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¥3,500,000 (Direct Cost: ¥3,500,000)
Fiscal Year 2002: ¥1,200,000 (Direct Cost: ¥1,200,000)
Fiscal Year 2001: ¥2,300,000 (Direct Cost: ¥2,300,000)
Mycobacteria are intracellular pathogens that can survive within macrophage phagosomes. The molecular mechanisms involved in mycobacterial entry are still poorly characterized. We have identified a WD repeat host protein that was recruited to and actively retained on phagosomes by living, but not dead, mycobacteria. This protein, termed TACO, represents a component of the phagosome coat that is normally released prior to phagosome fusion with or maturation into lysosomes. In macrophages lacking TACO, mycobacteria were readily transported to lysosomes followed by their degradation. Expression of TACO in nonmacrophages prevented lysosomal delivery of mycobacteria and prolonged their intracellular survival. Active retention of TACO on phagosomes by living mycobacteria thus represents a mechanism preventing cargo delivery to lysosomes, allowing mycobacteria to survive within macrophages.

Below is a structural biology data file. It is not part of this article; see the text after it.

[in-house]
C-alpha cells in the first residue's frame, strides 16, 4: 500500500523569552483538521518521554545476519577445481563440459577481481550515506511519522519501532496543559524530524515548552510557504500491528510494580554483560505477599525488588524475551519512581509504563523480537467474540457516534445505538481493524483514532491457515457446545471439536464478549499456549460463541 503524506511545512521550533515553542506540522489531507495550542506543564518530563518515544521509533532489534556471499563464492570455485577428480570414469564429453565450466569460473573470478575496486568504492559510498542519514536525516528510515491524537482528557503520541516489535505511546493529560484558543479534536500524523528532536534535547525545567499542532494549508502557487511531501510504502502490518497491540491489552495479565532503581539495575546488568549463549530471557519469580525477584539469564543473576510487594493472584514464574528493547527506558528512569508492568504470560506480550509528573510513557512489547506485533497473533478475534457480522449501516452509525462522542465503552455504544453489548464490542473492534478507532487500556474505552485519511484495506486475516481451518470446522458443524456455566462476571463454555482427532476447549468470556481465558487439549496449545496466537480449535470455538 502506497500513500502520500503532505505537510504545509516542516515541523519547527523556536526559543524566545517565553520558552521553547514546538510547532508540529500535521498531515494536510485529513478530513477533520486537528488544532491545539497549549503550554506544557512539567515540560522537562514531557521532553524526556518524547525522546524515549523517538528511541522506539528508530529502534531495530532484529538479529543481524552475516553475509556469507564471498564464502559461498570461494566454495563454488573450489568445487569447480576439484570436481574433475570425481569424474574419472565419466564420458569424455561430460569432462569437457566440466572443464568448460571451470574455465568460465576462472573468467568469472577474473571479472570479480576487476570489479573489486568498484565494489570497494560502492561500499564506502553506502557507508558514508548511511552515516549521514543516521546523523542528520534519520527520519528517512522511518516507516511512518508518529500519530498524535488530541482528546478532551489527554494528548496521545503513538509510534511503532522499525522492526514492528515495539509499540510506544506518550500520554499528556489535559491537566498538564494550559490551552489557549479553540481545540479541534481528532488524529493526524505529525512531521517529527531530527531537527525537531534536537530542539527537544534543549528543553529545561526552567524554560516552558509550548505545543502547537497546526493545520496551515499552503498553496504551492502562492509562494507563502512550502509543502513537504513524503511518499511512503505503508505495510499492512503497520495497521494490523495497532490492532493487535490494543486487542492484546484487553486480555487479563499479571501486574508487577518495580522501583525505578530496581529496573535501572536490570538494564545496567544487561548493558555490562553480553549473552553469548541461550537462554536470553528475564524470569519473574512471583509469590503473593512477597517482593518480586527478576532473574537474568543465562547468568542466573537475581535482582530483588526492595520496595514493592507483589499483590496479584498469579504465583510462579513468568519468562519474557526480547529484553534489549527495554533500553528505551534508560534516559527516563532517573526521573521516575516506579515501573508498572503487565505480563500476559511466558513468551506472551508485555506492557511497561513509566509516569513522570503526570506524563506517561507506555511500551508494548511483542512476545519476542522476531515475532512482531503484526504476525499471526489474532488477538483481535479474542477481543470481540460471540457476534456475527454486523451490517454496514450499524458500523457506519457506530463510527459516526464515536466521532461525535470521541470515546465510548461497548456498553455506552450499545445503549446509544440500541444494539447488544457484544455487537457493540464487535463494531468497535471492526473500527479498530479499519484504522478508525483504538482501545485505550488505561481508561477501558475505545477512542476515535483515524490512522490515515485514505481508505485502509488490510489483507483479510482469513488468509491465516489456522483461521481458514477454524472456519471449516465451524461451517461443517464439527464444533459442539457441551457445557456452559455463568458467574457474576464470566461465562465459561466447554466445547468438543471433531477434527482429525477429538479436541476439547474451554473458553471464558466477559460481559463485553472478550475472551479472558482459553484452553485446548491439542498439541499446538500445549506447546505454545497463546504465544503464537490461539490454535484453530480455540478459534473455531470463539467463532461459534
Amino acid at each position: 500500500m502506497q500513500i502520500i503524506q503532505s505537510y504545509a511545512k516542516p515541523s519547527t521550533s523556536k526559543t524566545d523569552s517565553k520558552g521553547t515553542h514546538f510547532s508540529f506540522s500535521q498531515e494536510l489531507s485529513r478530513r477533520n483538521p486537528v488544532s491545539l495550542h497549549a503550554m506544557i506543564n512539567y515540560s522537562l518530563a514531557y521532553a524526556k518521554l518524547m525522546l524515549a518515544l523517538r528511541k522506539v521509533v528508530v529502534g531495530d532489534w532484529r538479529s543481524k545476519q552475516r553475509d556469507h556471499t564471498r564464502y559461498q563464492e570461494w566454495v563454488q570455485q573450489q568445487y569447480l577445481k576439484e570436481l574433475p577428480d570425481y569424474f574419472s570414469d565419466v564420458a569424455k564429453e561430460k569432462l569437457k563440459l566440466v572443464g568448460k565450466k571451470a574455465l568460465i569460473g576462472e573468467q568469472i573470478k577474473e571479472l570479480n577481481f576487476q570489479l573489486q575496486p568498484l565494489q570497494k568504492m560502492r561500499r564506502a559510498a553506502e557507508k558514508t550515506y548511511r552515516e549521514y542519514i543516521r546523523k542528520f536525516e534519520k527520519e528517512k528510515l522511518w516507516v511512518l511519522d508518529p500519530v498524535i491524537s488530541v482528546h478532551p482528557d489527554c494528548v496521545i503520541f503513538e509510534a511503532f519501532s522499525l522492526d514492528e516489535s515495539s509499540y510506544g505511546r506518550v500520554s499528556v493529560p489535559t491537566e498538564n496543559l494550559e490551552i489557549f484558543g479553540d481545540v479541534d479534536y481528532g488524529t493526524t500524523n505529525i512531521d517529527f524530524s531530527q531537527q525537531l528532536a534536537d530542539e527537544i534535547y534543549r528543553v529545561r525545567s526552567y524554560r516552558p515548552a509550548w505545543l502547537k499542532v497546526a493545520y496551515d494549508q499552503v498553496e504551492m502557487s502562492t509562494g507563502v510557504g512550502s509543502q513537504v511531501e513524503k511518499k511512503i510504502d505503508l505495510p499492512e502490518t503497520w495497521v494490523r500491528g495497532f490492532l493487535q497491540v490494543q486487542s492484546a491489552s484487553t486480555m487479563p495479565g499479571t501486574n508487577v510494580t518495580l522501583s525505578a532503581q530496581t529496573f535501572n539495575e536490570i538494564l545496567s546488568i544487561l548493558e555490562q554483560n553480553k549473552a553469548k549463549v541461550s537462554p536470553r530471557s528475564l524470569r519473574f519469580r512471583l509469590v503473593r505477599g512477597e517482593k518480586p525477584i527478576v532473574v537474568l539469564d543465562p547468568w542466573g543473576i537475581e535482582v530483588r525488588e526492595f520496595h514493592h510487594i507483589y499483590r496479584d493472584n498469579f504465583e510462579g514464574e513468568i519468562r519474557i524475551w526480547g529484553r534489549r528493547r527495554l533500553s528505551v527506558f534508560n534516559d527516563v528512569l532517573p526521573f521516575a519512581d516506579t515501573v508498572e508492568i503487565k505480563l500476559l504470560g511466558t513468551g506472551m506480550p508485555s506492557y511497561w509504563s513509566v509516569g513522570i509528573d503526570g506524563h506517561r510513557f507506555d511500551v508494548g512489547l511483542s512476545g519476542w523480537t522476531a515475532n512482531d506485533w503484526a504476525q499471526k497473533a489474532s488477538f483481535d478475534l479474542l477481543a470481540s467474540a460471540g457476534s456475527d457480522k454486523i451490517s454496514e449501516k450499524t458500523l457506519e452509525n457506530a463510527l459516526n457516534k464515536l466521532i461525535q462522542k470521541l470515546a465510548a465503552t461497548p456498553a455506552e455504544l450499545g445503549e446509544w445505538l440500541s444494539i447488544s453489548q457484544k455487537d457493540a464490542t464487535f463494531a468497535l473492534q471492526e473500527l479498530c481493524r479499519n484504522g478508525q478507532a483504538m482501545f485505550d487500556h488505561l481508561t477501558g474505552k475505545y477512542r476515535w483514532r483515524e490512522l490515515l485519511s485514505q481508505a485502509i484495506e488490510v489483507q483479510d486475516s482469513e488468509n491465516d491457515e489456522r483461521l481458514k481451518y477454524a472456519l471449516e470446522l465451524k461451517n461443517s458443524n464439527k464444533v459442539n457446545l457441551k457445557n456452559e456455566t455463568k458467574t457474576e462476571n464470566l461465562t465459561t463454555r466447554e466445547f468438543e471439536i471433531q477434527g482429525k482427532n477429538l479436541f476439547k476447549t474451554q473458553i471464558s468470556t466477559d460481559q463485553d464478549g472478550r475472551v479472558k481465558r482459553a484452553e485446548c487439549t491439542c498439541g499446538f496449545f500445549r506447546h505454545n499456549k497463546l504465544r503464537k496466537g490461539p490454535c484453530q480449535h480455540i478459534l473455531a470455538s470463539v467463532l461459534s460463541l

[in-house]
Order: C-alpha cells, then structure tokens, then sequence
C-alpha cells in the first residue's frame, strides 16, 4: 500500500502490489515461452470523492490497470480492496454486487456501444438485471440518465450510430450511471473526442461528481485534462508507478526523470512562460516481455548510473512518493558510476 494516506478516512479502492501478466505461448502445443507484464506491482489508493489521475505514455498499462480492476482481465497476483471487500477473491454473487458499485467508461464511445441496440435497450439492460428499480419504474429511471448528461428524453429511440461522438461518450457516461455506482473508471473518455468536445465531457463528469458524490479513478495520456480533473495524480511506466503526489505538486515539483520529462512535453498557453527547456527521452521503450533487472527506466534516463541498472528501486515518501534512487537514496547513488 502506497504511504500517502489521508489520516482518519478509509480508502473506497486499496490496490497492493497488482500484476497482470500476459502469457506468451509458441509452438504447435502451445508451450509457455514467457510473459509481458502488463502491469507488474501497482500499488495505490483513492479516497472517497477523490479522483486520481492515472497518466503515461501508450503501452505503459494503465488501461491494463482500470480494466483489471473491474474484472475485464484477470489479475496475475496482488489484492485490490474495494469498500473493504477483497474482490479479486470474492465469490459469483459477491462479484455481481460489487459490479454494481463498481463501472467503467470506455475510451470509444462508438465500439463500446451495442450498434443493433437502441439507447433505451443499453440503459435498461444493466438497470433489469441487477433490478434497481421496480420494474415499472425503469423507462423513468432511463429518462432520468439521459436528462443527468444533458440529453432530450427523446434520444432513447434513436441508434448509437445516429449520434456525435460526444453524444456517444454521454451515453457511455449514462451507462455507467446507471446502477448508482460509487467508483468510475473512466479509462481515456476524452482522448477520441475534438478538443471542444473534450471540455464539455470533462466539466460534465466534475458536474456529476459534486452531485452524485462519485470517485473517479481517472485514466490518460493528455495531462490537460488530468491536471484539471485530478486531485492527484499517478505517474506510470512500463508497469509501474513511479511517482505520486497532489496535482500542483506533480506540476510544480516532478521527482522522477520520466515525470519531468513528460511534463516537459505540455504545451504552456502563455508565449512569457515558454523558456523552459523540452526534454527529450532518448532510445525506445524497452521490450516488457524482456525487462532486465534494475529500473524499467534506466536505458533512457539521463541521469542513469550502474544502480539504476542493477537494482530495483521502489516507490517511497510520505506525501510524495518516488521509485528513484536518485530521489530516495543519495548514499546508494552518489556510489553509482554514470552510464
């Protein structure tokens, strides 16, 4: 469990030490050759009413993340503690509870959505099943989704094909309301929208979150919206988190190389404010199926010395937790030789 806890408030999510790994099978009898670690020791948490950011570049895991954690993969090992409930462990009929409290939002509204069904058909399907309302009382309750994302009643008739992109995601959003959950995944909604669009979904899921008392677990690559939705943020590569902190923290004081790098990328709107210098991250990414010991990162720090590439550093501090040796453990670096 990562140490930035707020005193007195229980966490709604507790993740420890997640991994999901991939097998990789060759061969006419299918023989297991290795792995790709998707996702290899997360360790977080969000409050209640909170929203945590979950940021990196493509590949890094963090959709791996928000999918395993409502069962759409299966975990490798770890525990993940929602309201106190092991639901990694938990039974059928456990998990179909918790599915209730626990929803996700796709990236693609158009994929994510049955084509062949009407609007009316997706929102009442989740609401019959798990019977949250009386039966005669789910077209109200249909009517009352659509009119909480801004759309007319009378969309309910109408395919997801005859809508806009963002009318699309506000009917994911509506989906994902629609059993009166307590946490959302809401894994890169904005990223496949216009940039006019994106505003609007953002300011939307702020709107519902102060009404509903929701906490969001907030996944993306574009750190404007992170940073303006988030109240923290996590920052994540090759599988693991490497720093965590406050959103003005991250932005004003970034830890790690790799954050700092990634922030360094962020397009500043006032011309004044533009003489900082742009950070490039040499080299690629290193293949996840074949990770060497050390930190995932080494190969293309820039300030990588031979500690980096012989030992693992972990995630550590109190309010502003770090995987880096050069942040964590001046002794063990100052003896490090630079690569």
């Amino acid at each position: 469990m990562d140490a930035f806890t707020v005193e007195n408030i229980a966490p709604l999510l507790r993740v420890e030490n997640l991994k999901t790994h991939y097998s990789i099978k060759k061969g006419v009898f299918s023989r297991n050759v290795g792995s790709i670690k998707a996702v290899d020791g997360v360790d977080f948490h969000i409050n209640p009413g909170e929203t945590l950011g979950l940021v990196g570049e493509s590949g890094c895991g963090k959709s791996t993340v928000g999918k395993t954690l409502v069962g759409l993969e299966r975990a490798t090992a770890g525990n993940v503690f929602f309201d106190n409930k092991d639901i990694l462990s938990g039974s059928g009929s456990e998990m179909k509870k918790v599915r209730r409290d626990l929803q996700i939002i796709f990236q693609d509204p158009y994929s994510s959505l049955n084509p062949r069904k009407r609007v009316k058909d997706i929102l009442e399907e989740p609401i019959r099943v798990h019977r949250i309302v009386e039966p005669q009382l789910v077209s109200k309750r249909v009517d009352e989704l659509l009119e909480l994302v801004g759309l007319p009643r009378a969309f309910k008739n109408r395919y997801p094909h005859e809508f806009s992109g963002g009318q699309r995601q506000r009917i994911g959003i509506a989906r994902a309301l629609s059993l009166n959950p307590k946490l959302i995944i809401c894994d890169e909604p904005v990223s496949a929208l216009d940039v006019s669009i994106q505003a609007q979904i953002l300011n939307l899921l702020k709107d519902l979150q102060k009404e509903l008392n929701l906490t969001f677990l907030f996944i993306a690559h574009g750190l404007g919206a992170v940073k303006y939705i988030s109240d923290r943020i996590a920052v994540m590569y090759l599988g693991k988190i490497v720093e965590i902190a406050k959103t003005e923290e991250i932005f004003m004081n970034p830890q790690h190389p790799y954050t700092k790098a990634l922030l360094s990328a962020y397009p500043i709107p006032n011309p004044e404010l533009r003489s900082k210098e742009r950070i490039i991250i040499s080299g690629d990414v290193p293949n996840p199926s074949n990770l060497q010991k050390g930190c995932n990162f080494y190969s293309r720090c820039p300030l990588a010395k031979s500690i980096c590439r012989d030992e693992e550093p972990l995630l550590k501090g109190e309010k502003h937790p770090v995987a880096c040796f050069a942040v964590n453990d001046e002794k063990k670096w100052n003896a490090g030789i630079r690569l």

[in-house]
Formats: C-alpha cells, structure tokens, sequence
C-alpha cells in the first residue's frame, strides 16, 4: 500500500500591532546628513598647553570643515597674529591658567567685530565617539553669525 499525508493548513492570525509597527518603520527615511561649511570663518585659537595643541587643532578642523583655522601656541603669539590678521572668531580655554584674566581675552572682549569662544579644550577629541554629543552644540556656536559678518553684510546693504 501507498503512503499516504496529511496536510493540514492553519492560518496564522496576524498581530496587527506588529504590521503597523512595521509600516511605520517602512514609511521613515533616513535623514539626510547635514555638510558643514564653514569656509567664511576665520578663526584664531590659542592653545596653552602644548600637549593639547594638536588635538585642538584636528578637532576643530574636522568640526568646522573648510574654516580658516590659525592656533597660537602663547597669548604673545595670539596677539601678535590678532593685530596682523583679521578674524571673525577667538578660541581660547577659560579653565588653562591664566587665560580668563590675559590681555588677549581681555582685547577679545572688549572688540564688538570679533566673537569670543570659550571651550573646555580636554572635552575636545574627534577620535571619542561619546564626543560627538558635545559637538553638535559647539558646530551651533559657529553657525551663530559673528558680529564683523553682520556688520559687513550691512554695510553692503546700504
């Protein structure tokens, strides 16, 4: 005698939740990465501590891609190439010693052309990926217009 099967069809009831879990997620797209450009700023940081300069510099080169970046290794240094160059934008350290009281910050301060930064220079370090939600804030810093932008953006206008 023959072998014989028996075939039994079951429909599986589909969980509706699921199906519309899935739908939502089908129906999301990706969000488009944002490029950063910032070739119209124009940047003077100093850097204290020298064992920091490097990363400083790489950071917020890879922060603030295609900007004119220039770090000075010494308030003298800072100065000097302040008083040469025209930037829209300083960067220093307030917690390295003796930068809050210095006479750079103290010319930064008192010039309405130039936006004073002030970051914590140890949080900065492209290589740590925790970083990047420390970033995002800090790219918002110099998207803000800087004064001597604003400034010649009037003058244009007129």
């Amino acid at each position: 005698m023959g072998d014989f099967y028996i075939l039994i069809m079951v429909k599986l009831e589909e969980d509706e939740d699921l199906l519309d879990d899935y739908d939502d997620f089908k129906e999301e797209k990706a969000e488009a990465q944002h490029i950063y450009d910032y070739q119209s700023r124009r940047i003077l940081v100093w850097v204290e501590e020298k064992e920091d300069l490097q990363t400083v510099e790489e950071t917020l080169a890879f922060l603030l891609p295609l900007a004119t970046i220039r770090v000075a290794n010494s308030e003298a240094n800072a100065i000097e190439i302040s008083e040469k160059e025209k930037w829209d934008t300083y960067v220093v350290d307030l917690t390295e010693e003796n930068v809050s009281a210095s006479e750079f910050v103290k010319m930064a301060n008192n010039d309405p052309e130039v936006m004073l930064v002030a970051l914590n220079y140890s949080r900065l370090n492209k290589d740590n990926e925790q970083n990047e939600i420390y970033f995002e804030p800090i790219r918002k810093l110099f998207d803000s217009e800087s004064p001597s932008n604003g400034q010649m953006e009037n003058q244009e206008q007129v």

We have examined Listeria monocytogenesinfection murine models. As demonstrated by BCGinfection models,
the expression of TACO was induced in macrophages by Listeria infection, suggesting that TACO is involved in the infection by intracellular parasites such as Listeria as well as BCG. However, IFN-gamma stimulation facilitated expression of TACO, indicating that upregulation of TACO expression might be secondary to inflammatory changes. Therefore we focused on BCGinfection models.
We employed TACOtransgenic mice produced by our collaborator, Prof. J Peters in Basel University. Previous data suggested that enhanced expression of TACO may downregulate phagosome-lysosome fusion and may provide disadvantageous effects for infection. Unexpectedly, the numbers of hepatic granulomas in TACO transgenic mice were smaller than those in wild type mice, indicating that transgenic mice were more resistant to BCG infection. Because TACO is a coat protein of phagosomes and closely related to actin fibers, TACO may be involved in not only in the transport of phagosomes but also endocytic function of macrophages. Further studies are undertaken to clarify the function of TACO. Less